Common problems: Network jitter or connection failure caused by network device packet loss.


The qdisc probe uses netlink to provide statistical metrics for tc qidsc. It includes statistics on the traffic passing through qdisc and statistics on the qdisc queue status. tc qdisc is a module used to control the traffic of network devices in the Linux kernel. It controls the sending of data packets based on scheduling rules. The qdisc rules on the network card may lead to packet loss or high latency. The probe has a low overhead and is recommended to be enabled on a daily basis.

Overhead: Low

Applicable scenarios: Daily monitoring, network jitter, and packet loss.

Common problems: Packet loss due to qdisc queue overrun and network jitter.


The netiftxlatency probe tracks the key positions in the kernel's network device processing and calculates the latency. It mainly focuses on the time consumed by qdisc to process packets and the time consumed by the underlying device to send packets. It provides statistics on the number of packets whose latency exceeds a certain threshold and exceptional events containing the packet quintuple information. The probe calculates the latency of all packets, resulting in a high overhead. It is recommended to enable the probe when latency issues occur.

Overhead: High

Applicable scenarios: Connection timeout and network jitter.

Common problems: Latency increases due to underlying network jitter.


The softnet probe collects data from the /proc/net/softnet_stat file interface in the kernel and aggregates metrics at the pod level. It integrates the data packets collected by the network card using CPU processing. It represents the state of the soft interrupt processing process in which data packets enter the Linux kernel from the network card device. It provides an overview of the received and processed data packets. We recommend enabling this probe as it has minimal overhead for identifying network problems at the node level.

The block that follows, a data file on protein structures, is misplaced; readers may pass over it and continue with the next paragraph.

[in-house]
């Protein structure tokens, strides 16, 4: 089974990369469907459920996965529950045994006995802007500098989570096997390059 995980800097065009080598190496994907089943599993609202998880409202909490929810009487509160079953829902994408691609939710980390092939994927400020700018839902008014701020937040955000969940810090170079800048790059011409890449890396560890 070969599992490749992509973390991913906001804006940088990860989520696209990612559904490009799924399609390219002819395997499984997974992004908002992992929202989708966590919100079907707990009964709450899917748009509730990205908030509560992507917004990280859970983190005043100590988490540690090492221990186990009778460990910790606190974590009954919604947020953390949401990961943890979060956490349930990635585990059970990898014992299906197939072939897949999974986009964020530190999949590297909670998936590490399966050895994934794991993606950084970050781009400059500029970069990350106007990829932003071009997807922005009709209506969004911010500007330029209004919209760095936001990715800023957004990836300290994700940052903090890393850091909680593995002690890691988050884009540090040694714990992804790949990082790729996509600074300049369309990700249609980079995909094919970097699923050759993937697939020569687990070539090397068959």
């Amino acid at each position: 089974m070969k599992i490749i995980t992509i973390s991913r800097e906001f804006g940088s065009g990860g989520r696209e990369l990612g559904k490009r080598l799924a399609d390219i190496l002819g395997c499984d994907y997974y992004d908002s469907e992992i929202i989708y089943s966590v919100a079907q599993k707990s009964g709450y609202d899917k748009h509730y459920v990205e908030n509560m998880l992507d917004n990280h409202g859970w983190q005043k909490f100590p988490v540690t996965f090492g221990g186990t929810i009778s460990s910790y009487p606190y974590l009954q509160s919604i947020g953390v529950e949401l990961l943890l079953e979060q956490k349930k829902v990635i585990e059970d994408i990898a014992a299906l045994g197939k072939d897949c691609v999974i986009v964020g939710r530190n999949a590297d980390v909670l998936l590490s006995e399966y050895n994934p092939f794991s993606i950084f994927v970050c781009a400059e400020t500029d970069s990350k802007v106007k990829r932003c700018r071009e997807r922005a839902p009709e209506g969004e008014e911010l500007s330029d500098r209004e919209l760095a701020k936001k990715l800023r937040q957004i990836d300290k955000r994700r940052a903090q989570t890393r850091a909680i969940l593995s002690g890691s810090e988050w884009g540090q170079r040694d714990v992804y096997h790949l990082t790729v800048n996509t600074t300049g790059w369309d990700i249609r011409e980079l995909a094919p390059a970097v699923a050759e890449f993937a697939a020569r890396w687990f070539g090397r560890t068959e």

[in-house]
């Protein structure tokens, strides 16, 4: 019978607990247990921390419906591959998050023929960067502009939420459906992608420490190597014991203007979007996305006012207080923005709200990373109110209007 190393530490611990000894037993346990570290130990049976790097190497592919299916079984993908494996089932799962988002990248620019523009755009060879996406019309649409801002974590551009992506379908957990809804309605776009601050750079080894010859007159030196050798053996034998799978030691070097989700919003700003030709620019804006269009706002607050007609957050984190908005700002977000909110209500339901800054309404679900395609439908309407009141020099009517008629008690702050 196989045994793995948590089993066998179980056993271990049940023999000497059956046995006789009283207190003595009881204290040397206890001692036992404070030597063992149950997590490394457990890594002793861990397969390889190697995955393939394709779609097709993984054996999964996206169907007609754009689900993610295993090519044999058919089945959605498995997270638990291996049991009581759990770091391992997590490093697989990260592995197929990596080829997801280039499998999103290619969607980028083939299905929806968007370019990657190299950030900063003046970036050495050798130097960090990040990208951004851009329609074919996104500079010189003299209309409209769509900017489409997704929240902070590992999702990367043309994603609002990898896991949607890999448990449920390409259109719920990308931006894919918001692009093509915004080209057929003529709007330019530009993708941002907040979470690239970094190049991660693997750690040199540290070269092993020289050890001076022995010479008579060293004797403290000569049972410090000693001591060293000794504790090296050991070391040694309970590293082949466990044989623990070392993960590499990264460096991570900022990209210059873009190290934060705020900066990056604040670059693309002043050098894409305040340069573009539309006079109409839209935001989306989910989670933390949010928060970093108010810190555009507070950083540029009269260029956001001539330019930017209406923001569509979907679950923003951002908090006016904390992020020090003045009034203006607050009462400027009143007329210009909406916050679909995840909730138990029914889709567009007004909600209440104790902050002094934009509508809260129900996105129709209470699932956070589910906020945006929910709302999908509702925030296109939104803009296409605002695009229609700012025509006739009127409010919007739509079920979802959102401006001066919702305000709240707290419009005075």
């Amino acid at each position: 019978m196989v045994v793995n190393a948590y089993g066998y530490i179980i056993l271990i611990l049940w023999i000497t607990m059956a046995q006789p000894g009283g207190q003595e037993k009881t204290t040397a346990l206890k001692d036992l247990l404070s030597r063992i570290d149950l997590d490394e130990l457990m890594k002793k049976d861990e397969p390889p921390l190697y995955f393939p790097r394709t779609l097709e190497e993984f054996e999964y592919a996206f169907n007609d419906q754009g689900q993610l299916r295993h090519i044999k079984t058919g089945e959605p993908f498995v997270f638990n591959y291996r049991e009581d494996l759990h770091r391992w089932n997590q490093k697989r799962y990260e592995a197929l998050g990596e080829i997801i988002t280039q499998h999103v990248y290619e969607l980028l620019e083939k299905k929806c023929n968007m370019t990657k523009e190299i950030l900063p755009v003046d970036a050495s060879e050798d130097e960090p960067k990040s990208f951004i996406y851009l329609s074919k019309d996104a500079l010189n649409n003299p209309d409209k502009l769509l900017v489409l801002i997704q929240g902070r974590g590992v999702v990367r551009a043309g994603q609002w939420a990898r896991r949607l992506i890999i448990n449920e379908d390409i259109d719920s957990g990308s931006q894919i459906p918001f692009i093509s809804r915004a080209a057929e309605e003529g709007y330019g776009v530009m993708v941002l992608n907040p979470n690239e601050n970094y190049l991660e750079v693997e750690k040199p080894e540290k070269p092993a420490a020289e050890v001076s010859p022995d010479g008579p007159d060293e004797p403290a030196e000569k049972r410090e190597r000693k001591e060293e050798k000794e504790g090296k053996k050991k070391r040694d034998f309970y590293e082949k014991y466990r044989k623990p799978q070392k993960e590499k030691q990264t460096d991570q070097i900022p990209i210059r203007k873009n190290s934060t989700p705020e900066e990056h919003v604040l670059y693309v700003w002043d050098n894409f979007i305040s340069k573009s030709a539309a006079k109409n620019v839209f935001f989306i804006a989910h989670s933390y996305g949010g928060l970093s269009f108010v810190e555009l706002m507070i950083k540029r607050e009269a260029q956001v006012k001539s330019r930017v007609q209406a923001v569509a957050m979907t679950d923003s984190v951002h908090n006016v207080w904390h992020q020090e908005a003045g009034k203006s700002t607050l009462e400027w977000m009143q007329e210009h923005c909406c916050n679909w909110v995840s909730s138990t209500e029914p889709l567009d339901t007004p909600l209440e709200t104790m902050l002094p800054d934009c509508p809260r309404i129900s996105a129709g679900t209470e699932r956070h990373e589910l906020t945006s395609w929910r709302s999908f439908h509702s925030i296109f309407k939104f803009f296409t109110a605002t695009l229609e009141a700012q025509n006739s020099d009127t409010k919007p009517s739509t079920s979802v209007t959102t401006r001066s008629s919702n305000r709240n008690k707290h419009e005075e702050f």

Overhead: Low

Applicable scenarios: Daily monitoring, and is able to help with node-level network issues.

Common problems: None


The net_softirq probe collects scheduling and execution duration data for two types of network-related interrupts (netif_tx and netif_rx) through kernel mode programs. It includes the time from the initiation of a soft interrupt to the start of execution, and the time from the start of execution to the completion of the execution of a soft interrupt. It also provides statistics on packets that exceed a certain threshold as metrics or events.

Overhead: High

Applicable scenarios: Occasional latency and network jitter.

Common problems: Network jitter caused by soft interrupt scheduling latency due to CPU contention.


The virtcmdlatency probe calculates the execution time of the method (virtnet_send_command) specified by the kernel to call virtualization. It measures the time taken by the virtual machine to execute the virtualization call. It provides metrics and events whenever a latency occurs. virtio is a common virtualization network solution. Due to its paravirtualization feature, the operation of the virtual machine on the network card device driver may be delayed due to the blocking of the underlying physical machine. This probe has a high overhead. We recommend enabling it when suspecting network jitter caused by the host.

Overhead: High

Applicable scenarios: Occasional latency and network jitter.

Common problems: Network jitter caused by resource contention between underlying physical machines.


The FD probe collects the handles of all processes in a pod to obtain the number of file descriptors and socket file descriptors that are opened in the pod processes. The probe needs to traverse all the FDs of the processes, resulting in high overhead.

Overhead: High

Applicable scenarios: FD leakage and socket leakage.

Common problems: Because the socket is not closed by the user-mode program, leakage is generated, which causes TCP OOM. The TCP OOM further results in network jitter.


The IO probe collects data from the file interface provided by /proc/io to represent the rate and total amount of file system I/O performed by a single pod. The metrics provided by the probe include the number of file system read and write operations, as well as the number of bytes. Some network problems may be caused by other processes on the same node performing a large amount of I/O, resulting in slow response to user processes. In such cases, you can enable the probe for verification as needed, and use it for daily monitoring of pod I/O.